Blockchain in the real economy - use case classification methods

This article introduces two classification methods that enable us to analyze blockchain use cases from a cross-sector perspective. One method is based on the blockchain's role as Improver, Transformer, or Enabler; and the other method is based on the use case's business model.

Blockchain in the real economy - use case classification methods

Note: this article is an abridged version  from the corresponding part of the "Blockchain for Cities research"

When evaluating blockchain use cases among different real economy sectors, it is not only important to look at them individually within their sector, but also beneficial to take a horizontal perspective - comparing them across different industries to identify commonalities and differences. Categorization of blockchain use cases regardless of their application domain is therefore very useful.

While a universally accepted blockchain use case taxonomy does not exist, related efforts are available. McKinsey stresses six categories of blockchain applications: "Static Registry, Identity, Smart Contracts, Dynamic registry, Payments infrastructure, and Other". This is helpful in the broad sense, though applying it to each specific use case is not always straightforward. For example, in its classification, land title, food safety, and origin are considered "Static Registry"; while drug supply chain is considered "Dynamic Registry". But the land title can be transferred and food can go through the supply chain as well, so it is hard to draw the line between static and dynamic registry. In addition, since the smart contract is used or can be added to virtually all blockchain applications (only limited by the capability of the underlying blockchain infrastructure), it is more natural to be considered a component of the system rather than a separate category by itself. Payment infrastructure is similarly a component that can be used by different types of blockchain applications. Even though the classification method does offer an "Other’’ category, it may defeat the purpose of the classification if we have to place a large percentage of the use cases into "Others". In a related effort, Gartner highlights four types of blockchain applications: ‘‘Record Keeper, Efficiency Play, Digital Asset Market and Blockchain Disruptor’’ (Digital Asset Market is also considered a special case of Blockchain Disruptor). This classification combines the role blockchain plays and the business model it enables.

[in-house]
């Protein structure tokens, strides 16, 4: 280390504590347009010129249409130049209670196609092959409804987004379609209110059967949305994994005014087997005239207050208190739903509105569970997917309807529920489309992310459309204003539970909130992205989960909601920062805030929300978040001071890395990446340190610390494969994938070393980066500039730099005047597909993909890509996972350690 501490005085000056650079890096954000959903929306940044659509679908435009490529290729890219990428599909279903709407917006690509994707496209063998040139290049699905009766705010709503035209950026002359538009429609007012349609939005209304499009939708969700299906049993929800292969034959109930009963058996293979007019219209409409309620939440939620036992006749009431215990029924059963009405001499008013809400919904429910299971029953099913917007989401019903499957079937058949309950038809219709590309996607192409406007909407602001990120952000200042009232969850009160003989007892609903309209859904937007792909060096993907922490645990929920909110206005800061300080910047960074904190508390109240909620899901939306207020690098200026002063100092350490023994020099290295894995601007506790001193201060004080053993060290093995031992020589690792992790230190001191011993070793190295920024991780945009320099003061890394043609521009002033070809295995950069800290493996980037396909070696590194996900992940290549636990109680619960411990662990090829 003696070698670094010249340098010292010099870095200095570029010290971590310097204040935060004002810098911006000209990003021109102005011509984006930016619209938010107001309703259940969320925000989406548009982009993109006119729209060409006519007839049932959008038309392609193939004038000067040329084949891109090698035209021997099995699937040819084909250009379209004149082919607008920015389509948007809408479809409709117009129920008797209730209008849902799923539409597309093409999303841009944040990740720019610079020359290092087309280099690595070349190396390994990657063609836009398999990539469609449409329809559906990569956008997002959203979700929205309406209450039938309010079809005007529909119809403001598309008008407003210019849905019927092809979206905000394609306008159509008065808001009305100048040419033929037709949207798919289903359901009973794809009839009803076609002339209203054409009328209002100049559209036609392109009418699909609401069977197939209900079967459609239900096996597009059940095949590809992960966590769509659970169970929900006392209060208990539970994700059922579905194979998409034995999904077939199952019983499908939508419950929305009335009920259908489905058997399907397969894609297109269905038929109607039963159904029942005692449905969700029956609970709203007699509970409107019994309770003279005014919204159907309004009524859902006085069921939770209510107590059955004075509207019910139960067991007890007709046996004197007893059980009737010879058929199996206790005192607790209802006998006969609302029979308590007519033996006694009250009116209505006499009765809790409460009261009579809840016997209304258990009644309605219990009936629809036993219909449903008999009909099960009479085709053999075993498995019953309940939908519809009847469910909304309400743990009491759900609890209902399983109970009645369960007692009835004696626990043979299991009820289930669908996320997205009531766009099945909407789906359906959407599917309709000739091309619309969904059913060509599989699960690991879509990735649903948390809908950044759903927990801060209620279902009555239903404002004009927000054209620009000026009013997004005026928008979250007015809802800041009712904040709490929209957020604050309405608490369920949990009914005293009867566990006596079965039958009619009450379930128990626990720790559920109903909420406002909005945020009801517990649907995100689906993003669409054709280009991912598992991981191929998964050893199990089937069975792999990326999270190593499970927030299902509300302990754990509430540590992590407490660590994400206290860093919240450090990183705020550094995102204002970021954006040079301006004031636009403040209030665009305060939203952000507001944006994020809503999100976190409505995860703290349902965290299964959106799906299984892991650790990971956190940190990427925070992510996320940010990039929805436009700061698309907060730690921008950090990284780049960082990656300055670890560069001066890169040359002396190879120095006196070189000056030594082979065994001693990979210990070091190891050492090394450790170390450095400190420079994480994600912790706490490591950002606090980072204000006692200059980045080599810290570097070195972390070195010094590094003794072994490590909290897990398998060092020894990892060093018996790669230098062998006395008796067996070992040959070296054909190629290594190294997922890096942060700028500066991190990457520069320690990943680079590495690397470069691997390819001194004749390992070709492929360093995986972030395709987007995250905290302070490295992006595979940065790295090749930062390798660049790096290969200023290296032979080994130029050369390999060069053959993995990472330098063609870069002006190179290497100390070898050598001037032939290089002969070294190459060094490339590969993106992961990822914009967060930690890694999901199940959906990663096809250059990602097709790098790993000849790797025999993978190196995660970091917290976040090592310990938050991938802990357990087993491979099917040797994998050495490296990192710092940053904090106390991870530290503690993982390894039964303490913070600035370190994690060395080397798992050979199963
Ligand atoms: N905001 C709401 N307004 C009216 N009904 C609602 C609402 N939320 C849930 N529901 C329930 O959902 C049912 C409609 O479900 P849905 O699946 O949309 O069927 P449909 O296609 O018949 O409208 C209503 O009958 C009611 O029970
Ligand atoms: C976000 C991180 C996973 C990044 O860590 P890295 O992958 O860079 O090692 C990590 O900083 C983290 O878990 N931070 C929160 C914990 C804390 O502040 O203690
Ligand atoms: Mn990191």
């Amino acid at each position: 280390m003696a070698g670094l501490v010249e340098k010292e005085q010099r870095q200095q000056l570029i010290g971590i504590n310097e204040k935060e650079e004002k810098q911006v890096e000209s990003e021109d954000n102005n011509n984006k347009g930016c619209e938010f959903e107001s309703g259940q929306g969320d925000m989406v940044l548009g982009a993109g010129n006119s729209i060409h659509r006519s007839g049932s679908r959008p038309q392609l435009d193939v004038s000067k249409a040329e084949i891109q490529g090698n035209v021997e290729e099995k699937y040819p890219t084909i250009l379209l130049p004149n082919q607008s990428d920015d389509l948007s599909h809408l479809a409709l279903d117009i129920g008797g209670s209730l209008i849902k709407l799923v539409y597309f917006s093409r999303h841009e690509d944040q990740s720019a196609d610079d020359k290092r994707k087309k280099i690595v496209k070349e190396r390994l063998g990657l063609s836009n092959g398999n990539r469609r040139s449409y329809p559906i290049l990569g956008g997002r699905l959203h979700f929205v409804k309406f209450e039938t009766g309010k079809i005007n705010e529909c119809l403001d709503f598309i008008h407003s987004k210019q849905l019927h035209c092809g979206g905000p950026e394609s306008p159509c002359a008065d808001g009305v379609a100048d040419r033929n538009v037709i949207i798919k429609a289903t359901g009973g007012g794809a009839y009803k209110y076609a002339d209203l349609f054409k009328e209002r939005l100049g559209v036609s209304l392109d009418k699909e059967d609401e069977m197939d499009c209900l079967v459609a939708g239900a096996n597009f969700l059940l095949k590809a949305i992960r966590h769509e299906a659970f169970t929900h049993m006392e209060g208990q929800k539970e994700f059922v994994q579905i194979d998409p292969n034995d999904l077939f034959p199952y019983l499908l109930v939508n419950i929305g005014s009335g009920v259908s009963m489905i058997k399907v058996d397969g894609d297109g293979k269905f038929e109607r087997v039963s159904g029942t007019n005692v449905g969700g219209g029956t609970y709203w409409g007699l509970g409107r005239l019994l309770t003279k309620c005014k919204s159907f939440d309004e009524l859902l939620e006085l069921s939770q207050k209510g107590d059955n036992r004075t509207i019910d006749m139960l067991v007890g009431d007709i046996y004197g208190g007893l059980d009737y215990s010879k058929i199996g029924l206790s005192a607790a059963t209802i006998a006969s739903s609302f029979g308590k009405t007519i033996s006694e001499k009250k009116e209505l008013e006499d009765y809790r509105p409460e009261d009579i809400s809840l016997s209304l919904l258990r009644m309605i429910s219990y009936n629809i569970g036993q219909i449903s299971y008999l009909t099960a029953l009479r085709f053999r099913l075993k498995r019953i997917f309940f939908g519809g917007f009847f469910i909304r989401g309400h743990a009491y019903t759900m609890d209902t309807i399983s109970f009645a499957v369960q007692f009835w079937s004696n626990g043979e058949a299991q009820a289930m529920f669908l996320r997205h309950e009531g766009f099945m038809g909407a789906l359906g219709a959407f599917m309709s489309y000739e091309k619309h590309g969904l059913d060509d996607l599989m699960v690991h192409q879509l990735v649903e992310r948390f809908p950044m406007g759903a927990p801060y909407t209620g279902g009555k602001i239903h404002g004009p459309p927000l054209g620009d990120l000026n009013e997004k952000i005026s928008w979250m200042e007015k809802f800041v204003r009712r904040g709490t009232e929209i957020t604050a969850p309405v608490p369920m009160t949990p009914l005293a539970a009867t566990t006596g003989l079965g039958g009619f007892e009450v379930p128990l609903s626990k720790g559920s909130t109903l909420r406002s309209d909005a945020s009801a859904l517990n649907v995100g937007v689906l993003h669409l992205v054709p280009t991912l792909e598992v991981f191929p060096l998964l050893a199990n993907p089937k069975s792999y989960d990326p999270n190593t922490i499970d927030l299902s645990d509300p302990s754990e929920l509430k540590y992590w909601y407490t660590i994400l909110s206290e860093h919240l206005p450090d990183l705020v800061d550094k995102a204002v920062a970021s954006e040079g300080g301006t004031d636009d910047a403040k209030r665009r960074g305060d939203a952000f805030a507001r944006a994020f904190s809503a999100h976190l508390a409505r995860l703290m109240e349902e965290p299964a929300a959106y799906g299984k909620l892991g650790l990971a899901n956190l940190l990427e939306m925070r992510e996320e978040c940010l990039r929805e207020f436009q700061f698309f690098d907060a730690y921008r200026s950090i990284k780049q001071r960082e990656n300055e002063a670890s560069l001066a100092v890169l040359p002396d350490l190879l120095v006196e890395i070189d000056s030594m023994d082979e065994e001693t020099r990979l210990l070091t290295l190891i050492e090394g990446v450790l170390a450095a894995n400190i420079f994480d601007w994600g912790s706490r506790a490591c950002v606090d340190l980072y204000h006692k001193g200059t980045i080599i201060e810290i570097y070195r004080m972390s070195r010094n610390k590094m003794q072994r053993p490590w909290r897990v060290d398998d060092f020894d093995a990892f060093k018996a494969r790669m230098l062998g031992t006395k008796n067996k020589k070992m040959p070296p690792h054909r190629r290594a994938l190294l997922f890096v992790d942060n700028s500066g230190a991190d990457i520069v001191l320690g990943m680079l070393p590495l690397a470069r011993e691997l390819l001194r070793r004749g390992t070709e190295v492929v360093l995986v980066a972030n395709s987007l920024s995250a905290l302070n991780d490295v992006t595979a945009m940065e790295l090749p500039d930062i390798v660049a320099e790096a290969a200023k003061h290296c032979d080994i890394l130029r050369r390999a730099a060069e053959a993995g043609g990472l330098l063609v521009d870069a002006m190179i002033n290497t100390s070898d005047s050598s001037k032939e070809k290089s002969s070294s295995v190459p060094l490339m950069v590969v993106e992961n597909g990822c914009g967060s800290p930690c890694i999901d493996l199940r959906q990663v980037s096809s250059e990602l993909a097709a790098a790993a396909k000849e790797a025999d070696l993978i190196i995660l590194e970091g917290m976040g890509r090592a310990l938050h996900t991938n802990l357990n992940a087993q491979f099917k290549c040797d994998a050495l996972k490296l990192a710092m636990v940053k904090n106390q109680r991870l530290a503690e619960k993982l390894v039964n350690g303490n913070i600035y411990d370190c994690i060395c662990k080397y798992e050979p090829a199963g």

Inspired by these existing efforts, we define two separate classification methods for blockchain use cases, one role-based and the other business model-based.

Role-based blockchain use case classification

Figure 1. Role-based blockchain use case classification

For the role-based classification, we emphasize three broad types of roles that blockchain plays. They are "Improver, Transformer, and Enabler", as shown in Figure 1.

  • The "Improver" role is for those processes that are already conducted peer-to-peer without an intermediary. But the use of blockchain makes the process more trustworthy and efficient. This is where blockchain can create value even without being a dis-intermediator, which might be surprising to many people.
  • The "Transformer" role boosts the efficiency of existing intermediated processes by obsoleting the existing intermediary.
  • Unlike the "Improver" and "Transformer" roles which are seen in existing business processes, the "Enabler" role is found in newly emerged peer-to-peer business processes that do not exist before blockchain is used.

Note that merely stating a blockchain usage area does not allow one to deduce the particular role blockchain plays in that use case. Different ways of blockchain usage may be applied to the same context and result in improvement, transformation, or enablement.

As an example, we can consider a blockchain use case that manages the life-cycle information of vehicles. If we just use blockchain to keep an immutable record of the vehicle attributes like ownership or maintenance, that is an "Improver" case; if we use the blockchain to conduct used car buying and selling transactions directly between two peer parties, that becomes a "Transformer" case because it removes the transaction intermediary as in the traditional process; if we further extend the blockchain use to enable innovative pay-as-you-go car insurance or other services, that would make it an "Enabler" case. Therefore, understanding the role-based model helps us analyze a more complete spectrum of the disruptive possibilities blockchain technology can bring.

Business model-based blockchain use case classification

Another natural way to categorize blockchain applications is based on the business model of the use case, especially when smart contracts are implemented. However,  in most use cases the business functionalities are intricately intertwined, making it extremely hard to come up with a reasonably small list of mutually exclusive categories.